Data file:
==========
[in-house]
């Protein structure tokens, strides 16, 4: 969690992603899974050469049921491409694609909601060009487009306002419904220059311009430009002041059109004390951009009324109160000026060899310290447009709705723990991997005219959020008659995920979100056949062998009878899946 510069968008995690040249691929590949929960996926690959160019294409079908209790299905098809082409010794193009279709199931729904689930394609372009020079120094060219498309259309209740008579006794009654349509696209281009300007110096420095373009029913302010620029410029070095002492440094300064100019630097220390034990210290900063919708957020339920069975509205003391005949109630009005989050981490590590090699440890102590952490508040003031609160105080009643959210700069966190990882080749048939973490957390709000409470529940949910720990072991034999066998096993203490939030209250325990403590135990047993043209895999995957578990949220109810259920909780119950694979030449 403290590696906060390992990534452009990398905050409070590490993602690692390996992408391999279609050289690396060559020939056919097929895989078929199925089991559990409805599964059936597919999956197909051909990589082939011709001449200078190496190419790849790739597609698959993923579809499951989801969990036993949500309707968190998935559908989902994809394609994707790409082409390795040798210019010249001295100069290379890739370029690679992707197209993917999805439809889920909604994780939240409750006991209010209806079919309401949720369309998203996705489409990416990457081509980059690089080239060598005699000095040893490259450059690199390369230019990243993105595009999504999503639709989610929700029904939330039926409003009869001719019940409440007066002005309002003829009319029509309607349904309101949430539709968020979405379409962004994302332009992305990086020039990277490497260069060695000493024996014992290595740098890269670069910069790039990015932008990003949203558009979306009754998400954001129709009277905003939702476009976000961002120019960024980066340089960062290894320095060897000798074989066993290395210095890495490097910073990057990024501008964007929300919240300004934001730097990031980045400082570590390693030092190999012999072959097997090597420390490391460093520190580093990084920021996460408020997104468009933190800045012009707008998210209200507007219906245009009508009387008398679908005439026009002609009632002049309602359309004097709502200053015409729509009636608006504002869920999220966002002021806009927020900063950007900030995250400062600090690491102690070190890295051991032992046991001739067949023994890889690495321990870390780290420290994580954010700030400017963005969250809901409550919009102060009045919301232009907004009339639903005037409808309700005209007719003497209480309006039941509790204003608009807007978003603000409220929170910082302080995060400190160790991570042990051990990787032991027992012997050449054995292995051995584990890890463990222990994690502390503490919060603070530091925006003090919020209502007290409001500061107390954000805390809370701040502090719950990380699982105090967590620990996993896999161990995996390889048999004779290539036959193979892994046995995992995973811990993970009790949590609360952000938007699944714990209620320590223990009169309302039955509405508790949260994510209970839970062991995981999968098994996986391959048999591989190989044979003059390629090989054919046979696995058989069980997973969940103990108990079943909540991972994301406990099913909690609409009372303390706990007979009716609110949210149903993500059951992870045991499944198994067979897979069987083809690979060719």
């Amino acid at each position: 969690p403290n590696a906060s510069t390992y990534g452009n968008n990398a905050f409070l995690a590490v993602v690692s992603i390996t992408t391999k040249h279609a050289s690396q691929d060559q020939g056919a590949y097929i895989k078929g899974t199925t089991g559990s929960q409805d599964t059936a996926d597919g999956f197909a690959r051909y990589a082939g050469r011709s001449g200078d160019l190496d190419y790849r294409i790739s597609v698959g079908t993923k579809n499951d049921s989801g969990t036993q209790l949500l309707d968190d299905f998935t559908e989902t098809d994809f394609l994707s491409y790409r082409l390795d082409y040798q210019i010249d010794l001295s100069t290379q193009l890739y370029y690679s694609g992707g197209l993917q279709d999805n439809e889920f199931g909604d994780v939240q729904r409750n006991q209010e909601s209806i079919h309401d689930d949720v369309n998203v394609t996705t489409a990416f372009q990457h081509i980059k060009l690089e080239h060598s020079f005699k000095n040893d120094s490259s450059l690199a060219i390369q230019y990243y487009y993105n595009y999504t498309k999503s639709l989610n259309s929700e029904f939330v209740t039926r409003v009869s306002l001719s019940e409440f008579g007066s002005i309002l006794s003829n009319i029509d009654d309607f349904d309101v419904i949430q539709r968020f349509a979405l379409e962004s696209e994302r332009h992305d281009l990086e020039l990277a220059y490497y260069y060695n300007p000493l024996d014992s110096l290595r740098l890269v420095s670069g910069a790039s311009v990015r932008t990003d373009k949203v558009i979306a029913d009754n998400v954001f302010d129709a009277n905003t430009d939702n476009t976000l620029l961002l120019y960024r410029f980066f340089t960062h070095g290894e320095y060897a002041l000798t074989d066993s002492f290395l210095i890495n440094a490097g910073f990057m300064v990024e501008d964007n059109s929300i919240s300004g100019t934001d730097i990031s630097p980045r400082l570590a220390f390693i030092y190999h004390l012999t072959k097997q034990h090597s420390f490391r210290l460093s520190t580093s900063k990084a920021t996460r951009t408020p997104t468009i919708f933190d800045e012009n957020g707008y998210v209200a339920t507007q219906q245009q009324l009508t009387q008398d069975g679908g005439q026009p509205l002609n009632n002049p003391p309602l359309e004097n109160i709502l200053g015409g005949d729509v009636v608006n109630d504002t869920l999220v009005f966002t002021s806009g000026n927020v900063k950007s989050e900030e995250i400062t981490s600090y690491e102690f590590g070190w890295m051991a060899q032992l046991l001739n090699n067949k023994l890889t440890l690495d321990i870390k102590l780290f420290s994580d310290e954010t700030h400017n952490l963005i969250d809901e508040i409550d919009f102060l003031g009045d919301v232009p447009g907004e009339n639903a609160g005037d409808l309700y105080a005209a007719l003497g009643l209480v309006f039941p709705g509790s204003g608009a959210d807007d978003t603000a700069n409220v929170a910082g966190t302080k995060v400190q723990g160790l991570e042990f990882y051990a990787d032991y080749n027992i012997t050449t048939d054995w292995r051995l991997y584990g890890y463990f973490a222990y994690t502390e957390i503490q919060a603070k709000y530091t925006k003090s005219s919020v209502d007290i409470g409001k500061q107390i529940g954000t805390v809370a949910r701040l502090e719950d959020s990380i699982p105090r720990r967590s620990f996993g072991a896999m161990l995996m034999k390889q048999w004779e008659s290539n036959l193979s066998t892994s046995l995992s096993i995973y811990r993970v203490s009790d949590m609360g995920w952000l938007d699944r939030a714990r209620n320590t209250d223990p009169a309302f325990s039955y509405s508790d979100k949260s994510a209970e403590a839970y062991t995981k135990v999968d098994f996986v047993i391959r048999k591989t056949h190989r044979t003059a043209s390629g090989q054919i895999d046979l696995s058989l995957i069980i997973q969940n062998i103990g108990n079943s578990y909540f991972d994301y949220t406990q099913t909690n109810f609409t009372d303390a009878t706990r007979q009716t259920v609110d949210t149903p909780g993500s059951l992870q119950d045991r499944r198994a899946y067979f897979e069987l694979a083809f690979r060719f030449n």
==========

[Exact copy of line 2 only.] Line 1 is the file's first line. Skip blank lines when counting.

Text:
């Protein structure tokens, strides 16, 4: 969690992603899974050469049921491409694609909601060009487009306002419904220059311009430009002041059109004390951009009324109160000026060899310290447009709705723990991997005219959020008659995920979100056949062998009878899946 510069968008995690040249691929590949929960996926690959160019294409079908209790299905098809082409010794193009279709199931729904689930394609372009020079120094060219498309259309209740008579006794009654349509696209281009300007110096420095373009029913302010620029410029070095002492440094300064100019630097220390034990210290900063919708957020339920069975509205003391005949109630009005989050981490590590090699440890102590952490508040003031609160105080009643959210700069966190990882080749048939973490957390709000409470529940949910720990072991034999066998096993203490939030209250325990403590135990047993043209895999995957578990949220109810259920909780119950694979030449 403290590696906060390992990534452009990398905050409070590490993602690692390996992408391999279609050289690396060559020939056919097929895989078929199925089991559990409805599964059936597919999956197909051909990589082939011709001449200078190496190419790849790739597609698959993923579809499951989801969990036993949500309707968190998935559908989902994809394609994707790409082409390795040798210019010249001295100069290379890739370029690679992707197209993917999805439809889920909604994780939240409750006991209010209806079919309401949720369309998203996705489409990416990457081509980059690089080239060598005699000095040893490259450059690199390369230019990243993105595009999504999503639709989610929700029904939330039926409003009869001719019940409440007066002005309002003829009319029509309607349904309101949430539709968020979405379409962004994302332009992305990086020039990277490497260069060695000493024996014992290595740098890269670069910069790039990015932008990003949203558009979306009754998400954001129709009277905003939702476009976000961002120019960024980066340089960062290894320095060897000798074989066993290395210095890495490097910073990057990024501008964007929300919240300004934001730097990031980045400082570590390693030092190999012999072959097997090597420390490391460093520190580093990084920021996460408020997104468009933190800045012009707008998210209200507007219906245009009508009387008398679908005439026009002609009632002049309602359309004097709502200053015409729509009636608006504002869920999220966002002021806009927020900063950007900030995250400062600090690491102690070190890295051991032992046991001739067949023994890889690495321990870390780290420290994580954010700030400017963005969250809901409550919009102060009045919301232009907004009339639903005037409808309700005209007719003497209480309006039941509790204003608009807007978003603000409220929170910082302080995060400190160790991570042990051990990787032991027992012997050449054995292995051995584990890890463990222990994690502390503490919060603070530091925006003090919020209502007290409001500061107390954000805390809370701040502090719950990380699982105090967590620990996993896999161990995996390889048999004779290539036959193979892994046995995992995973811990993970009790949590609360952000938007699944714990209620320590223990009169309302039955509405508790949260994510209970839970062991995981999968098994996986391959048999591989190989044979003059390629090989054919046979696995058989069980997973969940103990108990079943909540991972994301406990099913909690609409009372303390706990007979009716609110949210149903993500059951992870045991499944198994067979897979069987083809690979060719």